The question over the ownership of outer space—all the other planets, asteroids, and stars—has a colorful history. By dent of its inaccessibility, outer space has been fertile ground for contradictory claims of ownership.
A Canadian man once filed dozens of lawsuits in the 2000s staking his claim over different planets in the solar system and four of Jupiter’s moons. In the 18th century, Frederick the Great of Prussia once bequeathed the moon to a physician to compensate for the latter’s services.
In the past, there was no need to resolve the question of space ownership because of its practical irrelevance to humanity, but that’s about to change. Earlier this month, a mining prospector spacecraft was launched from the International Space Station to test its control systems and software in orbit.
The spacecraft, called the Arkyd 3, is the creation of Planetary Resources, a private company that wants to mine valuable minerals that are likely to be found on asteroids. The value of mineral riches on an individual asteroid can add up to hundreds of billions. And it’s not just precious metals like gold and platinum; a large fraction of the value stems from the water, which is far cheaper to harvest in outer space than sending it up on rockets.
After Arkyd 3 completes its three-month mission, Planetary Resources will conduct trial-runs of the Arkyd 6, which will be equipped with infrared sensors that can detect temperature differences in objects to identify sources of water and minerals on asteroids.
Even if Planetary Resources can successfully build machines that can mine gold on asteroids, it will have to find a way to keep that gold, an uncertain prospect because existing agreements and laws on outer space property rights are murky and untested.
Article 1 of the Outer Space Treaty, an international agreement signed by more than a hundred countries, vaguely states, “The exploration and use of outer space, including the moon and other celestial bodies, shall be carried out for the benefit and in the interests of all countries, irrespective of their degree of economic or scientific development, and shall be the province of all mankind.”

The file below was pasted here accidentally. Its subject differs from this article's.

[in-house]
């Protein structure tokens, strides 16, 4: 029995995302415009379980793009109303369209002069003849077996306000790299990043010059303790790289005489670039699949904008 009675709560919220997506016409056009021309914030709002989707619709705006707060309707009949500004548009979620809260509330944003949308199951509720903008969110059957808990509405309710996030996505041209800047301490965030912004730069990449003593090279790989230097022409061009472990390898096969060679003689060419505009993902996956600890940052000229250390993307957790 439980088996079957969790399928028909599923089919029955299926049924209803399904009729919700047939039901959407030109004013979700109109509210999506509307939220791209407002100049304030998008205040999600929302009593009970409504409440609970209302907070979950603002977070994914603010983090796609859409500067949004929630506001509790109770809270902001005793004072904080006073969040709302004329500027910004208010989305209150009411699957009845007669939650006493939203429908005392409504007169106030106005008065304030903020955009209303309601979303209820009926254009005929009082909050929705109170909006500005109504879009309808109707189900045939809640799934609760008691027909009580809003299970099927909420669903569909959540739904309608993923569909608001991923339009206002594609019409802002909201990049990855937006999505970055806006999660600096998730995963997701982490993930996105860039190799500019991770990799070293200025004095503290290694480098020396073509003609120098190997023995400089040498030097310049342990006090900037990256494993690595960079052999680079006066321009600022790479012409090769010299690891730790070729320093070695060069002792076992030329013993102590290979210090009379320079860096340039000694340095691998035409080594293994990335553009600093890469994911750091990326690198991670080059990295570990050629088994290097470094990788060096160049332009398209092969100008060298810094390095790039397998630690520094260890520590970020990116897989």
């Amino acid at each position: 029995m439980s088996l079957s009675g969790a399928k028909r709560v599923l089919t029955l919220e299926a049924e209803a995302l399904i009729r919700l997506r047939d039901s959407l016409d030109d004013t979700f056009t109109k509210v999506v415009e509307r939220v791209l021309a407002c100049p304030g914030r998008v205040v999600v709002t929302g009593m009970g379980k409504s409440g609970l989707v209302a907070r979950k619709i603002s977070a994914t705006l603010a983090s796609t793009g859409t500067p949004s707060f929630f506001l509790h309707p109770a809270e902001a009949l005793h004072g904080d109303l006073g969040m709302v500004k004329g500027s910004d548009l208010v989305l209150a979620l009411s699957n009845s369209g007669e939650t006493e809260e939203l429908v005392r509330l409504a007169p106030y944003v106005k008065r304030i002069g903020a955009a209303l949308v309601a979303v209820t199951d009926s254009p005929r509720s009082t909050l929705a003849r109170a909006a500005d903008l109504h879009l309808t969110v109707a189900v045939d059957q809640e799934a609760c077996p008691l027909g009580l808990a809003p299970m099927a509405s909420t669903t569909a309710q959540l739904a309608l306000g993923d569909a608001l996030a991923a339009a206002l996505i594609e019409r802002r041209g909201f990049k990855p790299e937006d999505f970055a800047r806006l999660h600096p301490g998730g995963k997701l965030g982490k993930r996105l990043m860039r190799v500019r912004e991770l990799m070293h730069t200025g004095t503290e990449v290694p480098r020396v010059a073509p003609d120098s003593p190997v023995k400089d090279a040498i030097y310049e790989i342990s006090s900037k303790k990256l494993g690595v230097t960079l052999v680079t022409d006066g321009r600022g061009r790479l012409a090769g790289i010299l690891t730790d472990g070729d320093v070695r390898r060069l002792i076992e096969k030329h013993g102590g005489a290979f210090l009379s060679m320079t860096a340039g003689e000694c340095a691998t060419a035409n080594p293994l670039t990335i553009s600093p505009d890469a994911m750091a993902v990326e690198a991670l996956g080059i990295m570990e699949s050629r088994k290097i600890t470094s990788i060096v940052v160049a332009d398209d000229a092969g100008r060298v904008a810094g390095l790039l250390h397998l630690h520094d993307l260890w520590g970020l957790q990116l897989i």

A cursory glance at history provides no better guidance: when different European nations made overlapping claims to areas in the New World, the disputes were settled by wars.
The legal framework being pushed by Congress is that of a first-come, first-served mentality: companies will be able to keep the minerals that they harvest, but can’t make territorial claims on parts of asteroids.
In May, the House passed the 2015 SPACE Act, which states, “Any asteroid resources obtained in outer space are the property of the entity that obtained such resources,” and would grant the Federal Aviation Administration the power to regulate such activities and resolve disputes between different mining companies, as per federal law.
But companies like Planetary Resources aren’t the only players in the space mineral game. China has its eyes on helium-3, an isotope rare on earth but abundant on the moon, a substance that could be invaluable in nuclear fusion reactors, which the Chinese Communist Party has heavily invested in.
Before Planetary Resources makes a move, it will likely have its lawyers sort out property rights issues with the appropriate agencies. After all, the company isn’t a pet-project of hobbyists, but a full-fledged project bankrolled by Silicon Valley titans like Google’s Larry Page and Eric Schmidt, and has attracted investors outside of tech, like Ross Perot and Richard Branson.